Those on the political right can feel particular hate for the shooter because he was a Muslim of Middle Eastern descent who killed Americans, ignoring that he too was American and ignoring those he killed probably included minorities and surely many atheists as well. And those on the political have a similar response because the targets were gay, an official identity politics victim class. But if the shooter had been a white right-wing Christian who shot up a women’s health clinic or if it had been a poor struggling single black mother who shot up a convention of big biz lobbyists, many Americans would have had a more mixed reaction and the outrage would be less clear.

As always, the identity of the victimizer and the identity of the victims determines the responses heard from the general public, the mainstream media, and government officials. We live in a global world where victimizers and victims are dime a dozen, but most of the violence and death is ignored by most Americans and most Westerners. It depends on the value of those involved, and of course not all humans are seen as equal in value. At times like these, that is the thought that first comes to my mind. It was the same thought I had after 9/11, an event that had followed upon decades of terrorism worldwide, both of the state and non-state varieties.

The United States military actions, CIA covert activities, and government policies such as sanctions lead to the deaths of millions in my lifetime. Bin Laden even made it clear that the 9/11 attack was precisely about that fact, the nonchalant oppression and careless murder of poor brown people and non-Christians by Western powers. The US regularly invades countries, overthrows governments, assassinates leaders, collapses countries into chaos, and destabilizes entire regions; or else aids and abets those who do such morally depraved things.

Fifty innocent people dead is just another day’s work for a government like the United States. A single drone strike in an instant easily kills fifty innocent people. It happens all the time. The illegal and unconstitutional, immoral and unjustified Iraq War has already led to the death of probably at least a half million Iraqis and possibly over a million, most of those being civilians, many of whom were women and children, and surely way more than fifty gay people died in the process—not only that, it turned a stable secular society with a thriving economy and a strong middle class into a permanent war zone where Islamic extremists have taken over, creating yet one more stronghold for terrorists.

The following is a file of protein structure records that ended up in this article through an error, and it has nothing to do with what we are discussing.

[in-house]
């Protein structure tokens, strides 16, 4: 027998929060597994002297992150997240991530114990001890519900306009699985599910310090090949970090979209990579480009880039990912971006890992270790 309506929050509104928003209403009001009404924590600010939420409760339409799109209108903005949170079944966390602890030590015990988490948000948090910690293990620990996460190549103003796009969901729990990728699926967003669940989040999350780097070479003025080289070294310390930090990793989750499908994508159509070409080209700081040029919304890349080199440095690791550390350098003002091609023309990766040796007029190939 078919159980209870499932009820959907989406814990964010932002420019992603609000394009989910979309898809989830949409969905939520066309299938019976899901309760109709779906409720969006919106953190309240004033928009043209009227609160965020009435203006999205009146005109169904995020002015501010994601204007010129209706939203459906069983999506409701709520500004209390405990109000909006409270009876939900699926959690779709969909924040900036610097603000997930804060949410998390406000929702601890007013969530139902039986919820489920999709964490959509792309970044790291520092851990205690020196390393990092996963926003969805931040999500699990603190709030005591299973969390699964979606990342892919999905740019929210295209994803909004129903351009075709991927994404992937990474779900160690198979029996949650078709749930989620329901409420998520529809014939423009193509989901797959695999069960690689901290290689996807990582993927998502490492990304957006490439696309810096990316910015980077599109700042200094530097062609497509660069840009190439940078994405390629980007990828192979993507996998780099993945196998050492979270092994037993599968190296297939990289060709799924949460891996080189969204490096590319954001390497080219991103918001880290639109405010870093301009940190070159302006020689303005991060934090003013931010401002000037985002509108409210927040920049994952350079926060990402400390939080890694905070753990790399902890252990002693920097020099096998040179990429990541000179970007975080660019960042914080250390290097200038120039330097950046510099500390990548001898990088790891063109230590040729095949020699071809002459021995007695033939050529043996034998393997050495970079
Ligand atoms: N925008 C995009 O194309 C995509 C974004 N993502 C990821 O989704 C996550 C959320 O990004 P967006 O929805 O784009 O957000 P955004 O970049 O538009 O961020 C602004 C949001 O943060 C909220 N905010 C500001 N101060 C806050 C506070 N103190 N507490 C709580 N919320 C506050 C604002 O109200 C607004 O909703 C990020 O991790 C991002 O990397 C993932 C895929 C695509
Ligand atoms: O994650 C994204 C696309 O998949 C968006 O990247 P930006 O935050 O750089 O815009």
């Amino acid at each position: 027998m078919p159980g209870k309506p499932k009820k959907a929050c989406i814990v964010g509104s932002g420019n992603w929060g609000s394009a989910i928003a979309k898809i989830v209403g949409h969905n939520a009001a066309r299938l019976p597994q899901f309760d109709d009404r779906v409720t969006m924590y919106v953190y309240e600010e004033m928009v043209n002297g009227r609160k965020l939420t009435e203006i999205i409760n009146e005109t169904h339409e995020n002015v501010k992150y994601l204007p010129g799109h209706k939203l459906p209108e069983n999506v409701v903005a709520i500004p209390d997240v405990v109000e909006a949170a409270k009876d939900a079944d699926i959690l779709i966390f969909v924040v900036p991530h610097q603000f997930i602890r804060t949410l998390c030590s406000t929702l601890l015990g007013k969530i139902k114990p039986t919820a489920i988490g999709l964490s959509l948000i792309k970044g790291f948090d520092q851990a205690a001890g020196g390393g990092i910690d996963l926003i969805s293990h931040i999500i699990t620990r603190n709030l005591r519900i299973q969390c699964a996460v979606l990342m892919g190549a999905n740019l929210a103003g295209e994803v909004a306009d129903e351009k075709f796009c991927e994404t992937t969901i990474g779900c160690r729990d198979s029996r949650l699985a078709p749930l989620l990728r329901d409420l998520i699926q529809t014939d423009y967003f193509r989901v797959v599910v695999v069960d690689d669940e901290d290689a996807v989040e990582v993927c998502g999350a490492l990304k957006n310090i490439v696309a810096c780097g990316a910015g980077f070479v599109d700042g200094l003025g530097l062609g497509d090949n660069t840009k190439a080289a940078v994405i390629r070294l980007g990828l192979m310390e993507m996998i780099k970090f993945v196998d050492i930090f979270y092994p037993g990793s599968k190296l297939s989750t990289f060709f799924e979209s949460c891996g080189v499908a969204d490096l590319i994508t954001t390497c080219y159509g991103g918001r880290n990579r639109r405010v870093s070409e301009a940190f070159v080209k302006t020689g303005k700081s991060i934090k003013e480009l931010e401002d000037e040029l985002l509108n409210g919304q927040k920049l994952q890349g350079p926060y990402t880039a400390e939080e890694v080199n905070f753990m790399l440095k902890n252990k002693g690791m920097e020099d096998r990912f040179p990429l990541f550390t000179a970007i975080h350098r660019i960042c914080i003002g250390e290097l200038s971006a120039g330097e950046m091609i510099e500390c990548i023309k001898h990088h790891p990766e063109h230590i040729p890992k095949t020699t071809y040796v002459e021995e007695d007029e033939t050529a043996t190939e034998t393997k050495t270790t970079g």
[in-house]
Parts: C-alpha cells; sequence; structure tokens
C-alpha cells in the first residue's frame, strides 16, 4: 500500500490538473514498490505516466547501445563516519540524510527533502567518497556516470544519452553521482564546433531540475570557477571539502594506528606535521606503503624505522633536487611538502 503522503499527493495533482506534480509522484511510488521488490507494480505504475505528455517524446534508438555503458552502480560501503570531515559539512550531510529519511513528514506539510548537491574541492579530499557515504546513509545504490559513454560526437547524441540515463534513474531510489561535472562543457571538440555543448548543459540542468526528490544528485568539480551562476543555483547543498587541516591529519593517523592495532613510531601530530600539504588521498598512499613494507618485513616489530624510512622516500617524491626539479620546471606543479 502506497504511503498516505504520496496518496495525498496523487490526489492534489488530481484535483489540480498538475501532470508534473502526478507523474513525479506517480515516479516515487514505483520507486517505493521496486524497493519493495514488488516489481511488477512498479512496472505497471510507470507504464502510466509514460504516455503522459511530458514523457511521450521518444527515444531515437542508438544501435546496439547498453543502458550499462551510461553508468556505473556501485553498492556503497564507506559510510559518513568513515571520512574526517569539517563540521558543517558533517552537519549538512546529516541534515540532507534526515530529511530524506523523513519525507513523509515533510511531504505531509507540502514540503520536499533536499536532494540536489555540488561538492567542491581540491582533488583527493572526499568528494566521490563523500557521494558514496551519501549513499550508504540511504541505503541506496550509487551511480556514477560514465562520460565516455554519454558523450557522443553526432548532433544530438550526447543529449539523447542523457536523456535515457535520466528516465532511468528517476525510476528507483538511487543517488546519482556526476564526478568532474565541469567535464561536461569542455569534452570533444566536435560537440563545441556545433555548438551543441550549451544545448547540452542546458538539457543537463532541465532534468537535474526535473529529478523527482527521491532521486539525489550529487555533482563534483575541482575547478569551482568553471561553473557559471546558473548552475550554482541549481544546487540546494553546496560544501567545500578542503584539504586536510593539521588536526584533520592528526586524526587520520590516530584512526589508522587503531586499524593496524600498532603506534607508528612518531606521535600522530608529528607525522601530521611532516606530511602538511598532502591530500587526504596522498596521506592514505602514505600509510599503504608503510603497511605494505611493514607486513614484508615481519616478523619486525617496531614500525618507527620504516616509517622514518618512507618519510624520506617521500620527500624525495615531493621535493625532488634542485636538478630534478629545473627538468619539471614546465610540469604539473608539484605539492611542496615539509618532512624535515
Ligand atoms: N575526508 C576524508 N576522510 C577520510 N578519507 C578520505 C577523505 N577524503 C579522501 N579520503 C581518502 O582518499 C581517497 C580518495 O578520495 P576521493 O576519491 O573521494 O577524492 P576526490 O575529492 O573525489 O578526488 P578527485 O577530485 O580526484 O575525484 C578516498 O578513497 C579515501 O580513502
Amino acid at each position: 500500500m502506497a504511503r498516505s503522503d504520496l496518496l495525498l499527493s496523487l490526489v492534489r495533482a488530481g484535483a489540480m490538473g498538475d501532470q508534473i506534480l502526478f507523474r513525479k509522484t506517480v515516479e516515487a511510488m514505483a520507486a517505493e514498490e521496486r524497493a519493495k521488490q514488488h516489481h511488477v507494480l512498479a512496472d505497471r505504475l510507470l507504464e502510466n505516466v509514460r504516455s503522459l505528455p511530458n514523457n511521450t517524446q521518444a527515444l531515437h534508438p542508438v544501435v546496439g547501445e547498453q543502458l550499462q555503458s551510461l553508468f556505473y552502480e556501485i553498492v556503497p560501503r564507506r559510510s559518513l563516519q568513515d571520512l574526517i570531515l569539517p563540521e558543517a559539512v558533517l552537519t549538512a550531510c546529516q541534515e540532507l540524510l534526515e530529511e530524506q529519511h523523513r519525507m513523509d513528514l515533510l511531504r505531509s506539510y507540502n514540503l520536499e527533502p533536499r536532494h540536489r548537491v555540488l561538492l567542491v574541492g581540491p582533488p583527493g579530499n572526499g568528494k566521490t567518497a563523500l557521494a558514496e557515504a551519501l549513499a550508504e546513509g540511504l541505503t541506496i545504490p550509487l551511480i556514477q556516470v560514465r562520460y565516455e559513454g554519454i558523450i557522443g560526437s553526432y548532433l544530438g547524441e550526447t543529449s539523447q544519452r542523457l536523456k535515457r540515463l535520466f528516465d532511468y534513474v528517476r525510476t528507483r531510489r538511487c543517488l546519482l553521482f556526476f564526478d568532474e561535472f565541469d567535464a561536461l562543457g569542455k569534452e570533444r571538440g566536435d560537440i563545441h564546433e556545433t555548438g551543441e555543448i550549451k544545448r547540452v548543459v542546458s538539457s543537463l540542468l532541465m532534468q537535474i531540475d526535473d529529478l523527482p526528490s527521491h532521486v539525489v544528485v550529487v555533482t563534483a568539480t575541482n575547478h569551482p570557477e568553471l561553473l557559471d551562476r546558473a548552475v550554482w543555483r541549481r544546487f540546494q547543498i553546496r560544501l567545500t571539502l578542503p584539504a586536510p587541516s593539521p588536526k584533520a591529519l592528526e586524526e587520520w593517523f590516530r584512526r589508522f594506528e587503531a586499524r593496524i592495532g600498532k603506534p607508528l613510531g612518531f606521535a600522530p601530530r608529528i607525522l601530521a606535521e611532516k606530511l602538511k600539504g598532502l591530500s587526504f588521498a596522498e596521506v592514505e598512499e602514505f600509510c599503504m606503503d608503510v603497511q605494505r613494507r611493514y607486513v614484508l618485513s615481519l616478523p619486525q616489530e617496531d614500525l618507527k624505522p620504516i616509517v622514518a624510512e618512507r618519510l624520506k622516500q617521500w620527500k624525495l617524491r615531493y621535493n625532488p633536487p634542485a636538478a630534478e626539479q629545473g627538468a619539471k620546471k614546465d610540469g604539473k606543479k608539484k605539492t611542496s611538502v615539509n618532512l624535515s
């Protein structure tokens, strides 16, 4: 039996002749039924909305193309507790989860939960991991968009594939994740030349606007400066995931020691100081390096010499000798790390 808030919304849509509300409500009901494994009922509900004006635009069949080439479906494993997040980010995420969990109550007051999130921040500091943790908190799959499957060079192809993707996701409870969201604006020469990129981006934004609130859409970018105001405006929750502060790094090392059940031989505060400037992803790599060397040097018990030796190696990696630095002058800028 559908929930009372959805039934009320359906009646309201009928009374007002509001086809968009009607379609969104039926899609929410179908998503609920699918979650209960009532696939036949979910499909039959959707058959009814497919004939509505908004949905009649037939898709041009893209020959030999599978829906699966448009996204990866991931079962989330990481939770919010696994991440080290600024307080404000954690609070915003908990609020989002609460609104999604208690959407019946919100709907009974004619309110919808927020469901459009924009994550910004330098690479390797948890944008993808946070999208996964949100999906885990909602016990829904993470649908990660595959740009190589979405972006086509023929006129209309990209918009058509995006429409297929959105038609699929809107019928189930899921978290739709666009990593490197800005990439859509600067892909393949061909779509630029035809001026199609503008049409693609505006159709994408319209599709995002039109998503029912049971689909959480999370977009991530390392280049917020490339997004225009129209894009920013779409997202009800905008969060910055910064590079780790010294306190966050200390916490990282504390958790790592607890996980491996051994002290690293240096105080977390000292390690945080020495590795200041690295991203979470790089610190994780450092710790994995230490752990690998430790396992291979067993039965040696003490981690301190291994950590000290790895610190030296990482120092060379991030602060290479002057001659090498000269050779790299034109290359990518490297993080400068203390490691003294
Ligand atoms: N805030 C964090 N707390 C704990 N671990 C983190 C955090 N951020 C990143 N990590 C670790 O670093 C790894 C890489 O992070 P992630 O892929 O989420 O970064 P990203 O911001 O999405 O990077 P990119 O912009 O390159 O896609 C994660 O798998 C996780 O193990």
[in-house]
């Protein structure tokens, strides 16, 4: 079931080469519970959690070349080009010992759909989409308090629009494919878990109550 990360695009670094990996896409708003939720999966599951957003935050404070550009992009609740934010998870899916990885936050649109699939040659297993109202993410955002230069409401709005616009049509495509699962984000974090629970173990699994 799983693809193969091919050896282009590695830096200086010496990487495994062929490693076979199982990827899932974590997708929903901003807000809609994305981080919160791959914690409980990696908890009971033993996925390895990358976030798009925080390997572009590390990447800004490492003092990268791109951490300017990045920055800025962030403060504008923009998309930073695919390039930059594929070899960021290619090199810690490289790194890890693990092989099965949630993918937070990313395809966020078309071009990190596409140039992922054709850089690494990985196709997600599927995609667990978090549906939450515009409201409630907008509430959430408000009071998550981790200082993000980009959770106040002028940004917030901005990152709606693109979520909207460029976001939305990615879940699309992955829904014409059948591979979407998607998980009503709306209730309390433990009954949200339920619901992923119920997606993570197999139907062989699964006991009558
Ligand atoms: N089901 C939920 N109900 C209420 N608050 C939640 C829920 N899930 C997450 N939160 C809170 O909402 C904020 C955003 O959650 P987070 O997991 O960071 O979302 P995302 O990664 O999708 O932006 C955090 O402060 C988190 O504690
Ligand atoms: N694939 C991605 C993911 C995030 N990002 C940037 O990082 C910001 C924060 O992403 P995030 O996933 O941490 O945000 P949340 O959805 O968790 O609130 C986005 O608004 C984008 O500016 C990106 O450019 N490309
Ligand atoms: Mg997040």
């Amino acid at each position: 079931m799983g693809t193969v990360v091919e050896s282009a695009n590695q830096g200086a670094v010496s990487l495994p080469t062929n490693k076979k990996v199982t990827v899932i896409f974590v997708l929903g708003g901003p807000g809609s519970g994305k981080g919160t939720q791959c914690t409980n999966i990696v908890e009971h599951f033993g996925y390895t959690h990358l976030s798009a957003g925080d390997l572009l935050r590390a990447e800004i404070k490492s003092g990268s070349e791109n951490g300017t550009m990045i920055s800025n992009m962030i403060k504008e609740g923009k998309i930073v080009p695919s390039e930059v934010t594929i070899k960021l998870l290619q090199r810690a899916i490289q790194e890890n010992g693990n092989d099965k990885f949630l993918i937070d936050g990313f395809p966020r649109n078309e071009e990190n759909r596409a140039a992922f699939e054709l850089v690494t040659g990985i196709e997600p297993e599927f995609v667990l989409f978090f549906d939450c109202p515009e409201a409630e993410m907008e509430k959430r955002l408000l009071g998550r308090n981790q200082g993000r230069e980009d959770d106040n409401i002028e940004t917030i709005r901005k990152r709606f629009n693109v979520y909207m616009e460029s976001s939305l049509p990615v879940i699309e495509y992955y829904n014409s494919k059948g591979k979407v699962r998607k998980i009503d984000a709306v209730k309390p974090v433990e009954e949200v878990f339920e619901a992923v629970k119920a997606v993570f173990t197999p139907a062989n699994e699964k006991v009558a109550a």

If you take the total death toll of the War On Terror, it is in the millions. Looking at one country alone, “total avoidable Afghan deaths since 2001 under ongoing war and occupation-imposed deprivation amount to around 3 million people, about 900,000 of whom are infants under five” and “Altogether, this suggests that the total Afghan death toll due to the direct and indirect impacts of US-led intervention since the early nineties until now could be as high 3-5 million.” More broadly: “According to the figures explored here, total deaths from Western interventions in Iraq and Afghanistan since the 1990s – from direct killings and the longer-term impact of war-imposed deprivation – likely constitute around 4 million (2 million in Iraq from 1991-2003, plus 2 million from the “war on terror”), and could be as high as 6-8 million people when accounting for higher avoidable death estimates in Afghanistan.”